Elevating Emergency Power Requirements for Elevators

The International Building Code (IBC) was adopted last year in the state of Washington. Starting July 1, 2004, all projects obtaining building permits are required to follow the IBC. Prior to July 1, 2004, all projects followed the Uniform Building Code (UBC). Many items in the IBC that are different from the UBC can affect the electrical distribution systems in commercial buildings.

03/01/2005


The International Building Code (IBC) was adopted last year in the state of Washington. Starting July 1, 2004, all projects obtaining building permits are required to follow the IBC. Prior to July 1, 2004, all projects followed the Uniform Building Code (UBC).

Many items in the IBC that are different from the UBC can affect the electrical distribution systems in commercial buildings. One such issue is that in buildings of four or more stories, the IBC requires the elevator to be part of the standby power system. As a result many new projects will now potentially require a standby generator. Specific indications on the subject from various sections of the 2003 version of the IBC include:

IBC 2003 Section 1007.2.1, Buildings with four or more stories: "In buildings where a required accessible floor is four or more stories above or below a level of exit discharge, at least one required accessible means of egress shall be an elevator complying with Section 1007.4."

IBC 2003 Section 1007.4, Elevators: "An elevator to be considered part of an accessible means of egress shall comply with the emergency operation and signaling device requirements of Section 2.27 of ASME A17.1 Standby power shall be provided in accordance with section 2702 and 3003. The elevator shall be accessed from either an area of refuge complying with Section 1007.6 or a horizontal exit."

IBC 2003 Section 2702.1, Where required: "Emergency and standby power systems shall be installed in accordance with the ICC Electrical Code, NFPA 110 and NFPA 111."

(The International Electrical Code has not been adopted in the Seattle area; in this case we have completed an installation in accordance with the 2002 National Electrical Code.)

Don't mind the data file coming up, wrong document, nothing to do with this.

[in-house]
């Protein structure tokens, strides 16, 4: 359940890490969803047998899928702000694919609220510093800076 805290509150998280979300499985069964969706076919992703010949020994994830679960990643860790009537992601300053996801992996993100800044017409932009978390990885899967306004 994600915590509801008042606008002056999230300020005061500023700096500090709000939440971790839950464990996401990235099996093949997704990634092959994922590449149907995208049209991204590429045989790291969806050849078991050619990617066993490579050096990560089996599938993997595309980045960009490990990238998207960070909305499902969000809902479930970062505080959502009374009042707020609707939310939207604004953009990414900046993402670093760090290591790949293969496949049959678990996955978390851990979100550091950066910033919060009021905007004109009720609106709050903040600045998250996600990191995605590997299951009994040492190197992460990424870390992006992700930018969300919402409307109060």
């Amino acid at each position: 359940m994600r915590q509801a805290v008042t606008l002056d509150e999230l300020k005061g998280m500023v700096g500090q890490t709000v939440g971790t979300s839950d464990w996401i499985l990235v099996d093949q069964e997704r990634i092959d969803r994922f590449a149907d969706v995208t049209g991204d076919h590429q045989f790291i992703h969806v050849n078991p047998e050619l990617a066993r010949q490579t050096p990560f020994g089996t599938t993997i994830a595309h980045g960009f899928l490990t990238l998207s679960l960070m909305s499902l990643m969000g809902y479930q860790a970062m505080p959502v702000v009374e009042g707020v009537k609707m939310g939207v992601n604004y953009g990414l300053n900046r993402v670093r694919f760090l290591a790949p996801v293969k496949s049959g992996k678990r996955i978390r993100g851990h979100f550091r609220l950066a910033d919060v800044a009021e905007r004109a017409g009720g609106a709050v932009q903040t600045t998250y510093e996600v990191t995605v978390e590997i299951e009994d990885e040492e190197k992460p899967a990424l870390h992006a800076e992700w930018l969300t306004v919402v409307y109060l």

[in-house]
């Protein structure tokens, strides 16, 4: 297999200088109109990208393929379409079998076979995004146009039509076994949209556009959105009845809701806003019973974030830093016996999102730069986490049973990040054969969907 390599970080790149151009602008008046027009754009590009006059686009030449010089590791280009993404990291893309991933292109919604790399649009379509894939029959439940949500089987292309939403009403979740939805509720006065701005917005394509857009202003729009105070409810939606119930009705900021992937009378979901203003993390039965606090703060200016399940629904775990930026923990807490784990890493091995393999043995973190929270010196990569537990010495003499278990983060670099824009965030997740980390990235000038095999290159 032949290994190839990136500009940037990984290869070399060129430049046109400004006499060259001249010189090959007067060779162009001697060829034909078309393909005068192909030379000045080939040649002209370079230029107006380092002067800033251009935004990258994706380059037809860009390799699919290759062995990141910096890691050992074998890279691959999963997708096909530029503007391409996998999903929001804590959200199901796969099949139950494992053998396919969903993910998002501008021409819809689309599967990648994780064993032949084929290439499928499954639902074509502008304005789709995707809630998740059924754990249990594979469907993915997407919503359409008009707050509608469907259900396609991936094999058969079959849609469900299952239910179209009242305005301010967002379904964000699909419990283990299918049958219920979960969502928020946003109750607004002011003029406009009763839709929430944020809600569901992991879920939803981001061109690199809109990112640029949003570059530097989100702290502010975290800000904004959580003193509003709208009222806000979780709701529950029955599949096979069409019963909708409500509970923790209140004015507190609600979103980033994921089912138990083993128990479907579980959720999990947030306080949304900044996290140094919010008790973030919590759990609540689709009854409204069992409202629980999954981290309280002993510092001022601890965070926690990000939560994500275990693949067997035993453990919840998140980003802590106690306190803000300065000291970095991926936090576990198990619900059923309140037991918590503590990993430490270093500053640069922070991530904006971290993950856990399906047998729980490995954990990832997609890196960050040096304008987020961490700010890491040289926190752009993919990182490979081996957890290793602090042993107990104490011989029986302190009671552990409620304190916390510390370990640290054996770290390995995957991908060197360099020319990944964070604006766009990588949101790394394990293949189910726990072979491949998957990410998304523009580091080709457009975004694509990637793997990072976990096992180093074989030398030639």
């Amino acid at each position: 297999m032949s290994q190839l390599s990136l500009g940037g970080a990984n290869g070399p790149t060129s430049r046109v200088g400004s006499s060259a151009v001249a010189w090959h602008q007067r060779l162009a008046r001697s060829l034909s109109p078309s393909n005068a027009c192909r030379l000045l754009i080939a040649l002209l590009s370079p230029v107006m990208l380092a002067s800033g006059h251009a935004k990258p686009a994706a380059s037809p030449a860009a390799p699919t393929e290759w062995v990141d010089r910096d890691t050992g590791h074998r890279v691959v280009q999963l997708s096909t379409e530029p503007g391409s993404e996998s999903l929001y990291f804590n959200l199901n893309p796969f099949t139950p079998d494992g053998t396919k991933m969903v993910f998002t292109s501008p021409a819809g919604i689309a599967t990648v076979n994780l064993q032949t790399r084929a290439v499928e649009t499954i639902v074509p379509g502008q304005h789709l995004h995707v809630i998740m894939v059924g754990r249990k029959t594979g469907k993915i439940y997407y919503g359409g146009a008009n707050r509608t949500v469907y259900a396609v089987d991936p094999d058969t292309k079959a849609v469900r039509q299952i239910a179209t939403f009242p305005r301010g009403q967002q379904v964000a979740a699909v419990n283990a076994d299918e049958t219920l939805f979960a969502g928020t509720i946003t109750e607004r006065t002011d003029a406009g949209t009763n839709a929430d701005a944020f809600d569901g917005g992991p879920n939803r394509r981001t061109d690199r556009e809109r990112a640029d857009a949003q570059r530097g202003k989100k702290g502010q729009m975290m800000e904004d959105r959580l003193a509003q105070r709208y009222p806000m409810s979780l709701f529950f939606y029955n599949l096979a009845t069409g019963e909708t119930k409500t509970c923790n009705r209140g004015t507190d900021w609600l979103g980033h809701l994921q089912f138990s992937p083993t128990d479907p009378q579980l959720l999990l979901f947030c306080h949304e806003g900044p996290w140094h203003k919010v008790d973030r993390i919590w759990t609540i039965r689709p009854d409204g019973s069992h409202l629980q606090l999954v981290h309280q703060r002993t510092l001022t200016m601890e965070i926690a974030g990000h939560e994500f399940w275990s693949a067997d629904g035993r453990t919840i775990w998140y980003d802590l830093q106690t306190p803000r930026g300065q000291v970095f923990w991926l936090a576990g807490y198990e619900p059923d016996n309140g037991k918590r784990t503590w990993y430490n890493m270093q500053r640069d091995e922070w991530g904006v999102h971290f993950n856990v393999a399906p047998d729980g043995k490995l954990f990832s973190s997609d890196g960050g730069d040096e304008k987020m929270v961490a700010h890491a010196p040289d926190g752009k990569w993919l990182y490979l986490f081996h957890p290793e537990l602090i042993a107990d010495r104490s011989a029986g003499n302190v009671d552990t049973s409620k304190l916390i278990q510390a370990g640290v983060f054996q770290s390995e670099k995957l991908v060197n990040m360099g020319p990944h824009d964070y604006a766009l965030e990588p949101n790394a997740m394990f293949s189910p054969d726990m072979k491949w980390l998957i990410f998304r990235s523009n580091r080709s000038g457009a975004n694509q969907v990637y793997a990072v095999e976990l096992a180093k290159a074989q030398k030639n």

IBC 2003 Section 2702.2, Where required: "Emergency and standby power systems shall be provided where required by Sections 2702.2.1 through 2702.2.19."

IBC 2003 Section 2702.2.5, Accessible means of egress elevators: "Standby power shall be provided for elevators that are part of an accessible means of egress in accordance with Section 1007.4"

IBC 2003 Section 3003.1, Standby Power: "In buildings and structures where standby power is re-quired or furnished to operate an elevator, the operation shall be in accordance with Section 3003.1.1 through 3003.1.4."

These referenced requirements in Section 3003.1 refer to the transfer of all the elevators in the bank and detail the requirements for the automatic transfer to standby power within 60 seconds after failure of normal power. In addition, this section allows for the standby generator to be sized for only one elevator in a multi-elevator operation when the elevators can be sequenced to operate only one elevator at a time under generator power and require any machine room venting or air conditioning to be connected to the standby power source.

This requirement was first introduced in the 2000 edition of the IBC. At the time, there was some confusion about what constituted a four-story building. The IBC issued an Interpretation number 27-03 issued in March of 2004 to clarify this point of contention. According to this interpretation, "A 'level' is a horizontal plane that is part of a story, not the entire story height. A story is the vertical space between the upper surface of one floor level and the upper surface of the floor level next above or below." This interpretation essentially indicates that the first story of the building is indeed the first story above the level of exit discharge. Before this interpretation, one could potentially conclude that this 2003 IBC code would only apply to five-story buildings—four stories above the level of egress, the first floor.

The electrical engineer or electrical distribution system designer should coordinate with the authority having jurisdiction to verify their specific interpretations and requirements for this IBC issue. Based on the 2002 NEC Section 701.11(E), if the AHJ approves, a connection ahead of service-disconnecting means can be utilized as the legally required standby power source in lieu of a standby generator for an elevator. This provision has additional requirements including separate disconnect enclosures and separation from the normal main service disconnect. In addition, there are some exemptions noted in Section 1007.2.1. As with the basic code interpretation, all exemptions should be approved by the AHJ prior to completion of the electrical distribution system design.

It is important to understand the changes between the UBC and IBC, especially as they relate to the electrical distribution system. These changes can be expensive and must be implemented from the very beginning of the design phase. Not understanding these International Building Code requirements will only create more pain and expense during the plan review and construction phase of the project.





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